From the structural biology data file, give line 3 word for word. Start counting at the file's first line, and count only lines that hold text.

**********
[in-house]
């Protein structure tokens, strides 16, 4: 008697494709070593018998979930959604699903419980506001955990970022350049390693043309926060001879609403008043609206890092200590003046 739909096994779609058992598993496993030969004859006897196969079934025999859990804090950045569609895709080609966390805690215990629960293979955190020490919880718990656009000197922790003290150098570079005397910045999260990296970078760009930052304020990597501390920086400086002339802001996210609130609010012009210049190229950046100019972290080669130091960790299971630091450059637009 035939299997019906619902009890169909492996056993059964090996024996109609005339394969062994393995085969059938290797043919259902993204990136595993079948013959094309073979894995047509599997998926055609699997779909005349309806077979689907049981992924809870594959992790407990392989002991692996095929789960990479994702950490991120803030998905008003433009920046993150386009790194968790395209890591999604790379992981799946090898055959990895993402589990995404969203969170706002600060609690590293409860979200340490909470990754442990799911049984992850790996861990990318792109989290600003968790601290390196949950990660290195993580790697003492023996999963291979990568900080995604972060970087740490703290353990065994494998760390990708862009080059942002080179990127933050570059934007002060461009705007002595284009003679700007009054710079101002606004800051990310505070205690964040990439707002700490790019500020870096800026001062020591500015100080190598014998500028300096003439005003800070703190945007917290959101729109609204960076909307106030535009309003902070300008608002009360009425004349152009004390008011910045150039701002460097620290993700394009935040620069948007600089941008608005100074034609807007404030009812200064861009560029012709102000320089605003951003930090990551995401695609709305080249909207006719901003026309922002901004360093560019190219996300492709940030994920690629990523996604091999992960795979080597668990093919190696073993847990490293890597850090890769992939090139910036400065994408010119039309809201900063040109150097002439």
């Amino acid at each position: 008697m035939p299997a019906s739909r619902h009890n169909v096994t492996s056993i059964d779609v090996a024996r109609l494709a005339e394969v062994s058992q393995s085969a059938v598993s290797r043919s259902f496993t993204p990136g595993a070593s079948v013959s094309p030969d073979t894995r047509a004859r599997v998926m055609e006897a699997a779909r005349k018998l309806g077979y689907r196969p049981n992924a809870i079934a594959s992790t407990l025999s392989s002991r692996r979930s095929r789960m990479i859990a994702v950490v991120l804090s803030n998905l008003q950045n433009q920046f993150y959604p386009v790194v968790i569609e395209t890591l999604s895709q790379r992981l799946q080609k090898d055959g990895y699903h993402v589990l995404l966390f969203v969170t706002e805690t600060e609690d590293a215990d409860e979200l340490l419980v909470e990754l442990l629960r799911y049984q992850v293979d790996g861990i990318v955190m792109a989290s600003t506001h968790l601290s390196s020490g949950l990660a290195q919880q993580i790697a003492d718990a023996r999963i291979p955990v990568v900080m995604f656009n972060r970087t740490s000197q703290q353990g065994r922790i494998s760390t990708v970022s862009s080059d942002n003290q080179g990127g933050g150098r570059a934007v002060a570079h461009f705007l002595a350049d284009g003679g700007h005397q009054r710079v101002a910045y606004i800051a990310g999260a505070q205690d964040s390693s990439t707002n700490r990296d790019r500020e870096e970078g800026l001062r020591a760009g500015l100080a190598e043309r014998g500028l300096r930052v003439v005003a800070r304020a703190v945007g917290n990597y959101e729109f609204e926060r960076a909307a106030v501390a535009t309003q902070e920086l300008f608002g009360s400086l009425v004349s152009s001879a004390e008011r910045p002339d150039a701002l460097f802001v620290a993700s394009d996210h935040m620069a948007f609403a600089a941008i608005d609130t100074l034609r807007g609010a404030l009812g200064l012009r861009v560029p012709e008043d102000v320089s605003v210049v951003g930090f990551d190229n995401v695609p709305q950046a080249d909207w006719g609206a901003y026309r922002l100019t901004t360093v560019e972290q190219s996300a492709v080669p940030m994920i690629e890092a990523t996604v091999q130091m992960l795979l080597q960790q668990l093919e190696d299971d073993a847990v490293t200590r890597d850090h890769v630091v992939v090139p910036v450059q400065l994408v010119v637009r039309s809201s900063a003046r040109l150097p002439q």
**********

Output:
């Amino acid at each position: 008697m035939p299997a019906s739909r619902h009890n169909v096994t492996s056993i059964d779609v090996a024996r109609l494709a005339e394969v062994s058992q393995s085969a059938v598993s290797r043919s259902f496993t993204p990136g595993a070593s079948v013959s094309p030969d073979t894995r047509a004859r599997v998926m055609e006897a699997a779909r005349k018998l309806g077979y689907r196969p049981n992924a809870i079934a594959s992790t407990l025999s392989s002991r692996r979930s095929r789960m990479i859990a994702v950490v991120l804090s803030n998905l008003q950045n433009q920046f993150y959604p386009v790194v968790i569609e395209t890591l999604s895709q790379r992981l799946q080609k090898d055959g990895y699903h993402v589990l995404l966390f969203v969170t706002e805690t600060e609690d590293a215990d409860e979200l340490l419980v909470e990754l442990l629960r799911y049984q992850v293979d790996g861990i990318v955190m792109a989290s600003t506001h968790l601290s390196s020490g949950l990660a290195q919880q993580i790697a003492d718990a023996r999963i291979p955990v990568v900080m995604f656009n972060r970087t740490s000197q703290q353990g065994r922790i494998s760390t990708v970022s862009s080059d942002n003290q080179g990127g933050g150098r570059a934007v002060a570079h461009f705007l002595a350049d284009g003679g700007h005397q009054r710079v101002a910045y606004i800051a990310g999260a505070q205690d964040s390693s990439t707002n700490r990296d790019r500020e870096e970078g800026l001062r020591a760009g500015l100080a190598e043309r014998g500028l300096r930052v003439v005003a800070r304020a703190v945007g917290n990597y959101e729109f609204e926060r960076a909307a106030v501390a535009t309003q902070e920086l300008f608002g009360s400086l009425v004349s152009s001879a004390e008011r910045p002339d150039a701002l460097f802001v620290a993700s394009d996210h935040m620069a948007f609403a600089a941008i608005d609130t100074l034609r807007g609010a404030l009812g200064l012009r861009v560029p012709e008043d102000v320089s605003v210049v951003g930090f990551d190229n995401v695609p709305q950046a080249d909207w006719g609206a901003y026309r922002l100019t901004t360093v560019e972290q190219s996300a492709v080669p940030m994920i690629e890092a990523t996604v091999q130091m992960l795979l080597q960790q668990l093919e190696d299971d073993a847990v490293t200590r890597d850090h890769v630091v992939v090139p910036v450059q400065l994408v010119v637009r039309s809201s900063a003046r040109l150097p002439q």